Naturally the scholarship committee cannot expect students to
sacrifice a trip to a movie, or to a
party, or to a sports event, or to
the Paddock in order to be able
to give money. It is unfair to ask
sacrifices that impose hardships on
students. After all, students have
to go to school, too, and it's difficult to make ends meet already,
what with Grille prices so high
and all.
And then there is the problem
of brotherhood. By asking students
to contribute'to a fund from which

they will not benefit directly
the committee is asking students to think of someone other
than themselves. How docs one
justify such gullibility to friends,
particularly those who are followers of Ayn Rand.
And then there is this business of signing cards just like
a church offering. It's troublesome
to fill out cards as if the University doesn't require enough
cards to be filled out anyway!
It's like signing your life away.
Why doesn't the committee set
up canisters like the TB people
or the March of Dimes. Tin cups
maybe.
Old softies can get pledge cards

at Frazee Hall.

The Grip Of The Networks
Aid to the public elementary and
secondary schools, debated and defeated with almost annual regularity for over forty years, now appears
likely to become a reality during the
current session of Congress.

The measure approved yesterday
by the House Committee on Education and Labor does not represent
total victory for those who have
fought so many years for broad and
general aid to the public schools.
Rather it is a bill which, by resorting to two separate and distinct devices of compromise, aims at substituting consensus for controversy.

establish supplementary education
centers. The benefits of these provisions would go to children in
private and parochial as well as in
public schools. This compromise
is clearly designed to appease the
Roman Catholic opposition, which
has, in the past, represented the
most serious roadblock to all school
aid.

Tinted Glasses

In his vigorous denunciation of
those who don't "like the American
The principle of separation of
way of life," Ohio's Lieutenant
church and state remains as basic Governor
John Brown showed that
to this country as it ever was, both his own
vision of that way of life
to protect the strength and integrity is
at best nearsighted.
of the public schools and to safeTo hear such shallow thought
guard religious freedom. In recog- presented by a high state official
nition of the fact that direct aid to is
very disturbing.
The first device appropriates the religiously controlled schools would
In his speech on "Christian
criterion of poverty as the key to violate that principle, the House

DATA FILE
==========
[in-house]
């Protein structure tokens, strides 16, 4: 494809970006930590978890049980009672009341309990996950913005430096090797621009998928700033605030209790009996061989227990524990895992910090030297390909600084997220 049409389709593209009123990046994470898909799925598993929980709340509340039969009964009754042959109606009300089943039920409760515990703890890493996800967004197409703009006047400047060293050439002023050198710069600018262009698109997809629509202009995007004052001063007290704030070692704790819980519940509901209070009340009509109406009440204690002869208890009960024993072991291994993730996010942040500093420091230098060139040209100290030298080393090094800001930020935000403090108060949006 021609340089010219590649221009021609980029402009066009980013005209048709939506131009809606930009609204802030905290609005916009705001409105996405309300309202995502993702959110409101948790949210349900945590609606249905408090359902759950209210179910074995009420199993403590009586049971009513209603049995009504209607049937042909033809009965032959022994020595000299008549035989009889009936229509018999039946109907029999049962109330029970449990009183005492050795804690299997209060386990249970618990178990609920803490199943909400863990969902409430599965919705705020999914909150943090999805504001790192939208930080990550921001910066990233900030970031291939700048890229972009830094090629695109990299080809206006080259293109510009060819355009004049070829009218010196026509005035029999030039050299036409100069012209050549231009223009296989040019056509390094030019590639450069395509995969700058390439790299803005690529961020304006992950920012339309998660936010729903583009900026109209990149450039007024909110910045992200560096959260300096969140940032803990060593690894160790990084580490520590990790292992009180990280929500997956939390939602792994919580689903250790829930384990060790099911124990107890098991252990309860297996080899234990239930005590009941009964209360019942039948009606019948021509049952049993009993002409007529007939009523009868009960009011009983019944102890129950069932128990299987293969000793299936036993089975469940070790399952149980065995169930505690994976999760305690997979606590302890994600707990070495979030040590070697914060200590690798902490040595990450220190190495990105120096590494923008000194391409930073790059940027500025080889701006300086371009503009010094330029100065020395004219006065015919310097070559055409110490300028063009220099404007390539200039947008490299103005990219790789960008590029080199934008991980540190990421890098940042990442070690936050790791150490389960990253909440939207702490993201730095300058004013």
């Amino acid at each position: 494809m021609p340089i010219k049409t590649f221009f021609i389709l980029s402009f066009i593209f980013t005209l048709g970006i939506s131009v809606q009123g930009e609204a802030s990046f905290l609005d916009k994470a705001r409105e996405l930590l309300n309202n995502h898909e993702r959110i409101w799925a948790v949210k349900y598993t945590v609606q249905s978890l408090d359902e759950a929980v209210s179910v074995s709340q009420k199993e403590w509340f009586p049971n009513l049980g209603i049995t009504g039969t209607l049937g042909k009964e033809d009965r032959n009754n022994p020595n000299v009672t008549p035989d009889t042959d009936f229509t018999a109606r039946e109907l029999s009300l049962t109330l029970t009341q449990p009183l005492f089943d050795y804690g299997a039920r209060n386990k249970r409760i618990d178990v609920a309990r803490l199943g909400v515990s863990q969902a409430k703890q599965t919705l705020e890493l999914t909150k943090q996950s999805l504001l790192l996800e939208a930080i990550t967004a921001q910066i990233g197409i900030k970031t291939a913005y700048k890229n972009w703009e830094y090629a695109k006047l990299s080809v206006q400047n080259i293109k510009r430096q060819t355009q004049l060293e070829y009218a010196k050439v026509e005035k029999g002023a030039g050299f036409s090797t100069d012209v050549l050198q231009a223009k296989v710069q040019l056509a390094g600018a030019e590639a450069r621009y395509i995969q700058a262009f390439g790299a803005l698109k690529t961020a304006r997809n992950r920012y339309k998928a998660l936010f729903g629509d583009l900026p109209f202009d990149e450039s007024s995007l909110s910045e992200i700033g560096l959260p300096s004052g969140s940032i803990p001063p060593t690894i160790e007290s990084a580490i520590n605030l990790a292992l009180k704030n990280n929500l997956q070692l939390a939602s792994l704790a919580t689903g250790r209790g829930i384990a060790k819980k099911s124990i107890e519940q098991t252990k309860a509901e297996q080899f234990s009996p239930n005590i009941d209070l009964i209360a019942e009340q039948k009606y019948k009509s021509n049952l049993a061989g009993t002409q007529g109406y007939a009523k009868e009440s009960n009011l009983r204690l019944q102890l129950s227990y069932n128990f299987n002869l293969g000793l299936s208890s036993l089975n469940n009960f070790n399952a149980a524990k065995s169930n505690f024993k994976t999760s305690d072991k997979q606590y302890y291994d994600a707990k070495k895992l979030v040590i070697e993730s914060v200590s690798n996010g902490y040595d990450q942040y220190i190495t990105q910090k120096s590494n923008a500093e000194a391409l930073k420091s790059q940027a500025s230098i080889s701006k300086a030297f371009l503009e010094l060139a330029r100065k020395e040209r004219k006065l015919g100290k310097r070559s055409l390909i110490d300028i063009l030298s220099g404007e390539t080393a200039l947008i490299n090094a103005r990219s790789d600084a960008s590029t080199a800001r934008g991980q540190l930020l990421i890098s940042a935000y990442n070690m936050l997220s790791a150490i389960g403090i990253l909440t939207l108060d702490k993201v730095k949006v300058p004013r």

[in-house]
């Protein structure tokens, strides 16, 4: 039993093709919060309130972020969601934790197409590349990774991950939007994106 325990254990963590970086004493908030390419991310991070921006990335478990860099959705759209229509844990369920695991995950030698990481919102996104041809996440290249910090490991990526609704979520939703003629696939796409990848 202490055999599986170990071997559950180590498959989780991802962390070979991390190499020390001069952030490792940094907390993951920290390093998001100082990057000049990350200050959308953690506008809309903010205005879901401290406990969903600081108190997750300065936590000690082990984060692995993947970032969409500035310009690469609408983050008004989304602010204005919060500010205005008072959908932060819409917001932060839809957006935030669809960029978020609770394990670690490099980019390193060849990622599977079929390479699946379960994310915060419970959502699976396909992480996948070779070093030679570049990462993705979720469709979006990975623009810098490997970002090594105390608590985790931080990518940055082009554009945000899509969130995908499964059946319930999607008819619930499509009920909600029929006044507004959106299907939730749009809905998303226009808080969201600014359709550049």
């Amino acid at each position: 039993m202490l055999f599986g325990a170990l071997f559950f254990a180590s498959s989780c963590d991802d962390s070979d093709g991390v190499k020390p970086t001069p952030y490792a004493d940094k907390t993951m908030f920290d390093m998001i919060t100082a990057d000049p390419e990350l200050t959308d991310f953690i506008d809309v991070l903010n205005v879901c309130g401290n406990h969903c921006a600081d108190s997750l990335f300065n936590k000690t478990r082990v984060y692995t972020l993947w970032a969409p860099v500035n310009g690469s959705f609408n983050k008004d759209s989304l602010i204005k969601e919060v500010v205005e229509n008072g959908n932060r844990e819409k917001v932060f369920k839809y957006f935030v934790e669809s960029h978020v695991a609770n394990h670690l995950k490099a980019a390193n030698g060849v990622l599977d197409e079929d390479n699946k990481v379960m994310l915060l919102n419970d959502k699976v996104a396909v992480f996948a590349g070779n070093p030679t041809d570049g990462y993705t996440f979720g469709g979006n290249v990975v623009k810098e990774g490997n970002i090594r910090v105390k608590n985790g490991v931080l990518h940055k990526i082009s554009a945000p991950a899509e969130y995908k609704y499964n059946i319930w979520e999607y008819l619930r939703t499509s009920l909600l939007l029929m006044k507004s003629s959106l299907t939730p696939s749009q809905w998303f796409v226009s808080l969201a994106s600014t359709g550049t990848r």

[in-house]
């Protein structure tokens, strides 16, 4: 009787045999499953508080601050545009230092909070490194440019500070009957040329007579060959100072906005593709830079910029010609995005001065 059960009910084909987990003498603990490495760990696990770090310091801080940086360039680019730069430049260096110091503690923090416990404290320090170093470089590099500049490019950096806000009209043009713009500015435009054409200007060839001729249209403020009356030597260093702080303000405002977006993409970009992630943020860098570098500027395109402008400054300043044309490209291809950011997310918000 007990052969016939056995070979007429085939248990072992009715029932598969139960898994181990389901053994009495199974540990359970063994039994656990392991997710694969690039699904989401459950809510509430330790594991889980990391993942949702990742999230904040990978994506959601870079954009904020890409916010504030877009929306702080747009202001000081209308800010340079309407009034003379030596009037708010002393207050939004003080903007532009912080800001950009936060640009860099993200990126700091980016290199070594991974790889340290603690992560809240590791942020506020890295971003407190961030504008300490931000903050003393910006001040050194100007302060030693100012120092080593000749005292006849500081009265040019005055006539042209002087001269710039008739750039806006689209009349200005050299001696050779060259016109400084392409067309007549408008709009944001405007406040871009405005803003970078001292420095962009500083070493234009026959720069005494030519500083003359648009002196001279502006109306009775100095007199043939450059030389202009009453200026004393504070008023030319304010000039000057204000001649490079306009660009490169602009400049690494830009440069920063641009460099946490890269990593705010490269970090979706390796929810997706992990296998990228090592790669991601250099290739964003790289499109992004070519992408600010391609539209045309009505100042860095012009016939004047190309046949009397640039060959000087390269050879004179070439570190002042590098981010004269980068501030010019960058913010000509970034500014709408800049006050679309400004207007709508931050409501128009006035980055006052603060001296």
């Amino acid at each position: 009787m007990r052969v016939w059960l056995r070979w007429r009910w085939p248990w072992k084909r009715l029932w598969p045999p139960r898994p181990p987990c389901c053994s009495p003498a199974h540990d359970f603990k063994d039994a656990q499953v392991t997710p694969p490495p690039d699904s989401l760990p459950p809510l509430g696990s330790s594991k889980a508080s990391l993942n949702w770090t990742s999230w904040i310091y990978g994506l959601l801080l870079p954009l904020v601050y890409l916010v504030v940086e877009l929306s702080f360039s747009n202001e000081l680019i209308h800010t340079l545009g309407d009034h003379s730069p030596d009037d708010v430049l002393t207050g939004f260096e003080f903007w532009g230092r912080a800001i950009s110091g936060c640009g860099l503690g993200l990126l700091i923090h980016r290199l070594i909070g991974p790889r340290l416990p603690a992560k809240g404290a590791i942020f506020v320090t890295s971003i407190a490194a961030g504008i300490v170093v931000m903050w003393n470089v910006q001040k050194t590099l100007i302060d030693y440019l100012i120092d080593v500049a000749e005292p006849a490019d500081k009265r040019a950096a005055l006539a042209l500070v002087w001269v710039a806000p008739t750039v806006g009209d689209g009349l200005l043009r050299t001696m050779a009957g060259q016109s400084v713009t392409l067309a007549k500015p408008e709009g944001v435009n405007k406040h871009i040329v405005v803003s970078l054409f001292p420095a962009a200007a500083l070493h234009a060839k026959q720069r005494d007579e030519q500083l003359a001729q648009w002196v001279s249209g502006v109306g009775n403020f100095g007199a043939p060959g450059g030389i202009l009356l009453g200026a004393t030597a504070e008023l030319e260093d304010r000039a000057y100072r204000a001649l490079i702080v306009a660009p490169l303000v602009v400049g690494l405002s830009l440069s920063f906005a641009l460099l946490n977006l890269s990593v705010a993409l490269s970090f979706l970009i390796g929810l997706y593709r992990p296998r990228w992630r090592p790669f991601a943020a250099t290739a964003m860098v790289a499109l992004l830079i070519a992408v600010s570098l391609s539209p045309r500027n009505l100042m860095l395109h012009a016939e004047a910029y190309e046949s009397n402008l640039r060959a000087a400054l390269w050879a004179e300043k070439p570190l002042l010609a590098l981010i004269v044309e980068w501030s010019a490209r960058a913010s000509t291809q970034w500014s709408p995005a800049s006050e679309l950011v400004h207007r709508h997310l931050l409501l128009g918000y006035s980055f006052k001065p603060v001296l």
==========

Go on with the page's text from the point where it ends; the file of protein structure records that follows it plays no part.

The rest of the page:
Involvement in State Politics" at
distribution of aid dollars. By offercommittee provided that all funds
Wesley Foundation Tuesday, the
over $1 billion to help the states would go directly and exclusively
ing
referred to "the
finance the education of children to the public school authorities and leutenant governor
basic fundamental rights of life,
from the poorest families, the Presiall facilities provided with such
liberty and the pursuit of happident has skillfully taken fair advanfunds would remain under the conness" and used such phrases as
tage of a growing recognition that trol of the the public schools. Chil"the blood, sweat and tears that
pockets of poverty sap the strength dren enrolled in nonpublic schools have
gone into making America."
of the nation as a whole, including thus would benefit under an arThen in the question period
the wealthier school districts.
rangement of "shared time," withwhich followed, he said the Uniout any diversion of public funds
there is little opConsequently
Speaker's Rule should be
to religious institutions. Even this versity further. He said:
carried
position to any Federal effort to
eliminate such pockets. Since the compromise will still require legal
"I don't want those people who
rulings in some states, such as New try to overthrow our government,
expenditures required to educate
the children of the needy are a heavy York, where the State Constitution and who try to convince people
burden to entire school districts and has been interpreted as prohibiting that there is no God, loose in my
shared-tim- e
arrangements.
indeed to whole states, it can easily
town I want them out."
be demonstrated that aid directed
He said we should do away with
But in the main the bill as it
at the pockets of poverty has many now stands offers every
prospect of extreme groups like the American
of the beneficial effects of general
Nazi Party and the Communist
getting Federal aid out of the talkaid to the public schools.
Party. He added that he was "sick
ing stage. Untold millions of chiland tired of hearing people scream
dren have been hurt by the legislaThe secon